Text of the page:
Nitric oxide (NO) serves as a messenger molecule in a variety of physiological systems and also converts into toxic radical species that can damage cells through a process known as nitrosative stress. While the physiological roles of NO in blood vessel dilation, the nervous system and the immune system are well established, recent studies have begun to investigate the role of NO in metabolism and energy expenditure through modulation of mitochondria. NO appears to stimulate mitochondrial biogenesis in certain situations through activation of proteins such as peroxisome proliferator-activated receptor γ (PPARγ) co-activator 1α (PGC1-α). Because of this link between NO and mitochondrial biogenesis, the role of NO in certain aspects of metabolism, including exercise response, obesity, fat cell differentiation and caloric restriction, are the subject of increasing investigation. In addition to its role in mitochondrial biogenesis, NO also stimulates mitochondrial fragmentation, which can be caused by too much mitochondrial fission or inhibition of mitochondrial fusion and can result in bioenergetic failure. While the contribution of NO-mediated mitochondrial fragmentation to neurodegenerative diseases seems clear, the mechanisms by which NO causes fragmentation are uncertain and controversial. In this review, we discuss the role of NO in manipulation of mitochondrial biogenesis and dynamics and how these events contribute to human health- and age-related disease.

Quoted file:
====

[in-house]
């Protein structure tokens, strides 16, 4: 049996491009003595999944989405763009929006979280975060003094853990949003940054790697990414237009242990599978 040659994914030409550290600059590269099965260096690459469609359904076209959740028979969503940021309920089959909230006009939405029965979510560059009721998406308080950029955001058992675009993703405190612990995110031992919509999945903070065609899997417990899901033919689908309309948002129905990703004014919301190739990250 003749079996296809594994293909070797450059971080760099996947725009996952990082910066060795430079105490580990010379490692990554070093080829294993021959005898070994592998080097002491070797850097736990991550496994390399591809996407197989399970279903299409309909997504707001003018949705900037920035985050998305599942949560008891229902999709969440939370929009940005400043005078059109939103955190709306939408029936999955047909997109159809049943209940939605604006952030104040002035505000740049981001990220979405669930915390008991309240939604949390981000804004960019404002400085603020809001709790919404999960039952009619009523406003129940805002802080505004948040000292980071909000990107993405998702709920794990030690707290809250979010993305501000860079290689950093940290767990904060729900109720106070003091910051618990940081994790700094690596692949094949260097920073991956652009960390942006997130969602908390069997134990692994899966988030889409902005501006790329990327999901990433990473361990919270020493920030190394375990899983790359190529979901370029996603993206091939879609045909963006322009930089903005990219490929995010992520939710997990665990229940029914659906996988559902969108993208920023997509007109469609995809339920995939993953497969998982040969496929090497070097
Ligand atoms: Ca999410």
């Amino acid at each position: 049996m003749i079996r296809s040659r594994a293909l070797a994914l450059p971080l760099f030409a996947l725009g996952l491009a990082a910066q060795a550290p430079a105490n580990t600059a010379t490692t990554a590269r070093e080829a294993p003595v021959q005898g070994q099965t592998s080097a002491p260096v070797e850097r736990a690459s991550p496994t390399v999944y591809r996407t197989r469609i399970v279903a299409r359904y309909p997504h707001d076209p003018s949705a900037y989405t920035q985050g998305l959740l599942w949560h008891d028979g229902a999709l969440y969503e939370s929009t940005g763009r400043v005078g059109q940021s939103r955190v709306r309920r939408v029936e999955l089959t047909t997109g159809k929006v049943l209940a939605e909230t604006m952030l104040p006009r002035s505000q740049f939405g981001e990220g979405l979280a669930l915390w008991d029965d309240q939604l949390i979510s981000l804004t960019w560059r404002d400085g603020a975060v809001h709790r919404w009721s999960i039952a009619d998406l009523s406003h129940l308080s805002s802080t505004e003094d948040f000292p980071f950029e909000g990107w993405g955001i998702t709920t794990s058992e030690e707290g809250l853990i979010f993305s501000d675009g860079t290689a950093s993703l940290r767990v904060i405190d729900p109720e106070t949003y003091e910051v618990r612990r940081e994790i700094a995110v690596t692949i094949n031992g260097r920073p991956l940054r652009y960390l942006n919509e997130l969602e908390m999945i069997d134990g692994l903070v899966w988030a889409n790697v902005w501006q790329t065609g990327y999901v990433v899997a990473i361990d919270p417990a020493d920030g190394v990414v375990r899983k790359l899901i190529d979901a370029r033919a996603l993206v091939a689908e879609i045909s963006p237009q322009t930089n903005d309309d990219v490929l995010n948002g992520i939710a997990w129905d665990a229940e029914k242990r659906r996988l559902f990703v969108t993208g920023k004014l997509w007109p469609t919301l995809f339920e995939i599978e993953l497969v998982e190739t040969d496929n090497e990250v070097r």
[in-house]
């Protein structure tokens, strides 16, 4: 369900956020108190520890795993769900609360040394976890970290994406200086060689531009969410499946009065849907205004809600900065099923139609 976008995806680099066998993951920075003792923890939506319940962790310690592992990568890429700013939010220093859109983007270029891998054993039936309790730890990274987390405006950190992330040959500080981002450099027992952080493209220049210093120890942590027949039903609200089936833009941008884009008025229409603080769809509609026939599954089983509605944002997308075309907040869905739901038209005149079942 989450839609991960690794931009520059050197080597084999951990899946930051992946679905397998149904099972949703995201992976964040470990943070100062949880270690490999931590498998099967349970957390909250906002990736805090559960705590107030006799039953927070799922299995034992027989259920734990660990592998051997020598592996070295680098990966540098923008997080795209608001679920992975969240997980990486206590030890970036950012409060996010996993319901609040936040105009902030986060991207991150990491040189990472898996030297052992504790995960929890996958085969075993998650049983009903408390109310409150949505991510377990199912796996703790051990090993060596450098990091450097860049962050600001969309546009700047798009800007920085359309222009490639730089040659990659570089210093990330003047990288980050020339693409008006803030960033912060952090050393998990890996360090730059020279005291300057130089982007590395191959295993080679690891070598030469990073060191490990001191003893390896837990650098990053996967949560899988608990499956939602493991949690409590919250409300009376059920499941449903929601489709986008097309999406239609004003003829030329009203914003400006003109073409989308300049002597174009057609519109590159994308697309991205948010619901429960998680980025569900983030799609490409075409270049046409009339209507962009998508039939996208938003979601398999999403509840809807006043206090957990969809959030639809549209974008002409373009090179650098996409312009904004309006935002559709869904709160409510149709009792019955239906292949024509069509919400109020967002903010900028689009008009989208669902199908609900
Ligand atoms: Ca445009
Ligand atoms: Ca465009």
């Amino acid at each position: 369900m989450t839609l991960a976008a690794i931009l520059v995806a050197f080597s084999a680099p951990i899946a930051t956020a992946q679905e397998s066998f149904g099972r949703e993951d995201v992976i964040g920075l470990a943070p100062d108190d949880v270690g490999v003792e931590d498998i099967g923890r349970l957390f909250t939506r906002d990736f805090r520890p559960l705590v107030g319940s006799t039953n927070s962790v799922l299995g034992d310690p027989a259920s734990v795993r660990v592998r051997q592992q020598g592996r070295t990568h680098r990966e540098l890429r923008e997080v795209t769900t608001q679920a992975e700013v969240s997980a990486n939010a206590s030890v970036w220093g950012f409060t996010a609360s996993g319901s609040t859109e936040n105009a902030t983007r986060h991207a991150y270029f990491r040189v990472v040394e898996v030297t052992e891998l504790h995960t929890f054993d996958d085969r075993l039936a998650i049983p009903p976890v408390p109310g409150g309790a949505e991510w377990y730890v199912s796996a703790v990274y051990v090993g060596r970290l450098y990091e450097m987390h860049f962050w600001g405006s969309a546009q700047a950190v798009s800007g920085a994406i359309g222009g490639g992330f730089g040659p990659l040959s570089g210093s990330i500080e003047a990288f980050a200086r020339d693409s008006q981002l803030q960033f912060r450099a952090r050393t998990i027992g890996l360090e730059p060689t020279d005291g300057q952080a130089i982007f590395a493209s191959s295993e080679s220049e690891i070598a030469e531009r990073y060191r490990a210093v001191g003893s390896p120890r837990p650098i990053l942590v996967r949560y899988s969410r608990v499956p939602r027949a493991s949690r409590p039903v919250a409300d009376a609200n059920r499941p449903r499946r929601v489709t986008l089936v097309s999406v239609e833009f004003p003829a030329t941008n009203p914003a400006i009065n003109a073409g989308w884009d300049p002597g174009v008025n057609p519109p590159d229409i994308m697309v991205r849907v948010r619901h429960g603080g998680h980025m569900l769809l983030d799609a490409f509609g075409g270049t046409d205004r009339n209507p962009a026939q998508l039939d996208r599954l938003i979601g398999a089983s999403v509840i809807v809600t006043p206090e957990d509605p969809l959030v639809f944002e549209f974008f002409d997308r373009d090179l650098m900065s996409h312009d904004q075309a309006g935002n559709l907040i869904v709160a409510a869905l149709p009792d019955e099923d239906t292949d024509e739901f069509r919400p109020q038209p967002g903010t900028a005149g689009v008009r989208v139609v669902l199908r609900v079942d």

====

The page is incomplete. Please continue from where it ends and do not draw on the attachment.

© 2010 Blackwell Publishing Ltd.